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Congress nears OK of terror tribunals

The Baltimore Sun

WASHINGTON -- Congress is poised to approve rules for interrogating and trying suspected terrorists, a key piece of the national security agenda that Republicans aim to showcase in their fight to hold onto control of Congress.

The House passed the measure yesterday and the Senate is expected to follow suit today as President Bush pays his second visit to Capitol Hill this month to push his anti-terrorism initiatives.

The military tribunal bill is expected to be one of Congress' final acts before recessing this weekend to return to the campaign trail. If the Senate passes the same bill as the House, as GOP leaders hope, it could reach the president's desk for a prime-time signing ceremony in the run-up to the November election.

The bill was drafted in response to a Supreme Court ruling in June that struck down Bush administration rules for trying suspected terrorists before military commissions. The issue has been debated since then, but the legislation did not fall into place until recently. It has moved quickly through Congress.

The measure is among a spate of security-focused bills that congressional Republicans have rushed to pass to spotlight an issue they consider their party's strength - national security. However, another bill they wanted to pass - authorizing Bush's once- secret warrantless surveillance program - is unlikely to clear Congress before the election.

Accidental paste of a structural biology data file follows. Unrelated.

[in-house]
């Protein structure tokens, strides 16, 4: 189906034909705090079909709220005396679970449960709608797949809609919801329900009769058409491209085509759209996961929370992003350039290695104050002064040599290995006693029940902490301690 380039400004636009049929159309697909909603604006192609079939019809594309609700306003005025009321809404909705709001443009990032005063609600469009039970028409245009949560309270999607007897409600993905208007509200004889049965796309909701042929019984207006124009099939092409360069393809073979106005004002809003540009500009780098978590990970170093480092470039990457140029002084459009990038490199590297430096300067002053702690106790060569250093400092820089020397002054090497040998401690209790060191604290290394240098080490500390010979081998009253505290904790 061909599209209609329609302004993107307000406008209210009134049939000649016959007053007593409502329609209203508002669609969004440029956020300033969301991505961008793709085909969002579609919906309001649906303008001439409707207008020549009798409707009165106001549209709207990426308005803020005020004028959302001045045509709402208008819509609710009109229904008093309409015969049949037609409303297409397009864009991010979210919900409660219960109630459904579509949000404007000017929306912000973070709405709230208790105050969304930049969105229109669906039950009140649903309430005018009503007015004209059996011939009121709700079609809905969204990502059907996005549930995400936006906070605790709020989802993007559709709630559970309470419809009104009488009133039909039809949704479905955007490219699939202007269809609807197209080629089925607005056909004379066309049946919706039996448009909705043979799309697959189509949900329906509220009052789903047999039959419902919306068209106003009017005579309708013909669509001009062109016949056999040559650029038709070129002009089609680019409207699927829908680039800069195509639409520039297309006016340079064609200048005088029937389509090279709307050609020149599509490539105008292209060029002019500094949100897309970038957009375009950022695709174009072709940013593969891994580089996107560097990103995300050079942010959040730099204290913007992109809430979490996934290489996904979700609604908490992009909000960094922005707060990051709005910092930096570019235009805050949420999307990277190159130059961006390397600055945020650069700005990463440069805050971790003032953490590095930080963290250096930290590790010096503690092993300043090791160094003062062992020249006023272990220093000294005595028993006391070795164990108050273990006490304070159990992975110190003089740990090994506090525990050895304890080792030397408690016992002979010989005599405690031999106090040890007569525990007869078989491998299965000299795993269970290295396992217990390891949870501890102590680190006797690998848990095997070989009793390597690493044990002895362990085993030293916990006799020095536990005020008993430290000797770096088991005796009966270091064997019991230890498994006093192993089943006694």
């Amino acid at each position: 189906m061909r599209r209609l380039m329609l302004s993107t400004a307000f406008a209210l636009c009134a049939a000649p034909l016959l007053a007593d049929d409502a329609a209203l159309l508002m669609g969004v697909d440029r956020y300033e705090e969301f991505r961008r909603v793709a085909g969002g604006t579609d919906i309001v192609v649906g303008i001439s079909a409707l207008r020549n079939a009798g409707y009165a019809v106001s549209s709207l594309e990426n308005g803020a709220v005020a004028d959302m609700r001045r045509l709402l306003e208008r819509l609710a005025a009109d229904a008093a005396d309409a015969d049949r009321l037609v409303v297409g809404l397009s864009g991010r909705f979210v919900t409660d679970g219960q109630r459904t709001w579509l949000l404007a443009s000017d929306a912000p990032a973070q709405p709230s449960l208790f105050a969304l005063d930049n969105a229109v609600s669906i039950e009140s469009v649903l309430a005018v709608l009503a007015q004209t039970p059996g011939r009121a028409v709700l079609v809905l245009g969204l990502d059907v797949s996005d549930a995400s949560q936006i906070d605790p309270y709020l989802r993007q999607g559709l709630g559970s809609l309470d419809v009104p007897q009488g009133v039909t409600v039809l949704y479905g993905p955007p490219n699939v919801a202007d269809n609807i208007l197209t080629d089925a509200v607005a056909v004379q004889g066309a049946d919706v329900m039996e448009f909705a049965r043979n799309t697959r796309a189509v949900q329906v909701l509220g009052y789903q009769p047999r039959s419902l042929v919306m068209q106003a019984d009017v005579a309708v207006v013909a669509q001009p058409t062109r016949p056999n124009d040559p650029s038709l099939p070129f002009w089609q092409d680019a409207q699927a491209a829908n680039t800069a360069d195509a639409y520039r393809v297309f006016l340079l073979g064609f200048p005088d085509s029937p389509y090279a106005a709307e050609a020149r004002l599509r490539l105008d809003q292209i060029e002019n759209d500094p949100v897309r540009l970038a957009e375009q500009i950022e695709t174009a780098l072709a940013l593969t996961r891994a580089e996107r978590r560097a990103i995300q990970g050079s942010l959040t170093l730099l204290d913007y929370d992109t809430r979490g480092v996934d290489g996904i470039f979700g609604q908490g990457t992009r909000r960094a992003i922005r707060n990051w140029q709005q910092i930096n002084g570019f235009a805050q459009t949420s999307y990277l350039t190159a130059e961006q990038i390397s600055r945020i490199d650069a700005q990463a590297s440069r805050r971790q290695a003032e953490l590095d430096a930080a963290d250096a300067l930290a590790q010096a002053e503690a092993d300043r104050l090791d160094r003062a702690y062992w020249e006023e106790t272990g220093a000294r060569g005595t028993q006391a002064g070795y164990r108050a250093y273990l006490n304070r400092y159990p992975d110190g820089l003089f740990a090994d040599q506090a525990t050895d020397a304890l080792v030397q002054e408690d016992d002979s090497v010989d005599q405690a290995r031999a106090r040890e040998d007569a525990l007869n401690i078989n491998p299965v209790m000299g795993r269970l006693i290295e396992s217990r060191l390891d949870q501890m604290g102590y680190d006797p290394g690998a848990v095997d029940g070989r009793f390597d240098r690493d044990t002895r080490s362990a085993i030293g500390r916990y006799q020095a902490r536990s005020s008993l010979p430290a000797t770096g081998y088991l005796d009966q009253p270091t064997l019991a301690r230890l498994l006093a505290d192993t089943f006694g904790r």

The tribunal bill approved by the House, 253-168, would preserve tough interrogation tactics that the administration credits for helping thwart terrorist plots. It also would pave the way for trials of at least two dozen suspected terrorists, including alleged Sept. 11 planner Khalid Shaikh Mohammed, held at the U.S. military prison at Guantanamo Bay, Cuba.

"We must remember that we are fighting a different kind of enemy - and a different kind of war," Senate Majority Leader Bill Frist, a Tennessee Republican, said as the Senate opened debate on the measure. "To win this war, we must provide our military, intelligence and law enforcement communities the tools they need to keep us safe."